By Martin Whittingham
This publication is the 1st of its sort to concentration totally at the Qur’anic interpretation of Abu Hamid al-Ghazali (1058-1111), a towering determine of Sunni Islam. Martin Whittingham explores either al-Ghazali’s hermeneutical tools and his interpretations of specific Quranic texts, and covers al-Ghazali’s mystical, criminal and theological matters. Divided into components: half one examines al-Ghazali’s felony and Sufi theoretical discussions half asks how those theories relate to his perform, analysing the single 3 of al-Ghazali’s works that are centrally interested in analyzing specific Qur’anic passages: Jawahir al-Qur’an (The Jewels of the Qur’an); Al-Qist as al-mustaqim (The right Balance); and Mishkat al-anwar (The area of interest for Lights). offering a brand new element of entry to the works of al-Ghazali, this booklet should be welcomed via students and scholars of Islamic reviews, non secular experiences, hermeneutics, and somebody drawn to how Muslims comprehend the Qur’an.
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Additional info for Al Ghazali and the Qur'an: One Book, Many Meanings (Culture and Civilization in the Middle East)
Al-Ghazālī’s references to his earlier works, al-mustaqīm (al-Ghazālī 1353) and (al-Ghazālī 1966) show that he means syllogistic demonstration here. If the proof is not decisive, it permits only a proximate, rather than remote interpretation, that is, one not far removed from the apparent meaning—here, given al-Ghazālī’s scheme, an interpretation which does not lie too far down the scale of levels of interpretation. The implications of this emphasis on syllogistic logic are considered later. The fifth factor determining if an interpreter is guilty of unbelief is whether mentioning an interpretation would bring harm to Islam, or if it is obvious that it is too foolish a suggestion to cause damage.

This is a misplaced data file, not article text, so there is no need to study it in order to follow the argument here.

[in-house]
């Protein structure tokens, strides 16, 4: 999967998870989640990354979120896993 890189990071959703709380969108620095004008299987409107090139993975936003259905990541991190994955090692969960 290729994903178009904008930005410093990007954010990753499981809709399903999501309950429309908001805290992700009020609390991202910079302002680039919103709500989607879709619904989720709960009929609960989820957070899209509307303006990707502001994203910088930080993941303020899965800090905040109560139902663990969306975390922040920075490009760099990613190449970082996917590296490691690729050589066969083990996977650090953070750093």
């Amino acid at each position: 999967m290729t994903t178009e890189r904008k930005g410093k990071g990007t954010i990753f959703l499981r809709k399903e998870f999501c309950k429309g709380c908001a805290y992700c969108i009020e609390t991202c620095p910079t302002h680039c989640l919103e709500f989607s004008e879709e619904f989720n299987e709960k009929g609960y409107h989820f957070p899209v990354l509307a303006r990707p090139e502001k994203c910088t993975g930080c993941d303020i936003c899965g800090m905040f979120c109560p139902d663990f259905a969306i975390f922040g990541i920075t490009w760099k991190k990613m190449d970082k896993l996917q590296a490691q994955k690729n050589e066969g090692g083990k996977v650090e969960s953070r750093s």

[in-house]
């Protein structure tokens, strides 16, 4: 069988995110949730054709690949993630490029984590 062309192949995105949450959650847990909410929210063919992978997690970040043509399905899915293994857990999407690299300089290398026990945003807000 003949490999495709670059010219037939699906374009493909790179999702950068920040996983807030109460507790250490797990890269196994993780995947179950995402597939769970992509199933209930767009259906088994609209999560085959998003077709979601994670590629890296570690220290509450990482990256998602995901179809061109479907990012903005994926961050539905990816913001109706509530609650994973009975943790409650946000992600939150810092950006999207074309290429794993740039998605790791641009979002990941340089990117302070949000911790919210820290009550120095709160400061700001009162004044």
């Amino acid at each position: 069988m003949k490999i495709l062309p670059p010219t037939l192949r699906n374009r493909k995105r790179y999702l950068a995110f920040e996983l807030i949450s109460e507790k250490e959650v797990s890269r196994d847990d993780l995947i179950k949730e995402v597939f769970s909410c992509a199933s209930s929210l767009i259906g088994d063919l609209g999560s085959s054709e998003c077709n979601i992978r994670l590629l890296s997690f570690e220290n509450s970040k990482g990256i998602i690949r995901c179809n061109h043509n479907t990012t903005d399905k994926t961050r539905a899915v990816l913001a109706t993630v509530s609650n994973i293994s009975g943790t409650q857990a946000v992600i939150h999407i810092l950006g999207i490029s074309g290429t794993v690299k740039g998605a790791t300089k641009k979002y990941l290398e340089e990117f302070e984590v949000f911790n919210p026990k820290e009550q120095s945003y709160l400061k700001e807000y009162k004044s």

28–46). The names and ‘Shāfi‘ī’ denoted not only the titles of two legal schools of thought, but also two patrician political parties whose hostility led at times to rioting. The two groups vied for important political posts, and this divisive situation might help to explain al-Ghazālī’s otherwise puzzling return, in the Shāfi‘ī cause, to al-fiqh. The social climate in Nishapur during the exact years of al-Ghazālī’s final stay there is not known, but it may help explain why al-Ghazālī returned to a field of scholarship which he had otherwise left behind in order to devote himself to work which was either Sufi-influenced, or else reflected personal concerns.
However, a careful reading of al-Ghazālī’s words shows that ta’wīl in is not always used to denote a process of interpretation, but can also refer to an opinion formed as a result of interpretation. In a discussion of demonstrable proof, al-Ghazālī writes, ‘If it is not definitive, it only permits a proximate interpretation’ (al-Ghazālī 1961:201; my translation—cf. tr. 119, which seems to assume a process of interpretation here). Additionally, in a reference to factors affecting the validity of a charge of unbelief, the word ta’wīl, having been used once, is implicitly referred to a second time.
Al Ghazali and the Qur'an: One Book, Many Meanings (Culture and Civilization in the Middle East) by Martin Whittingham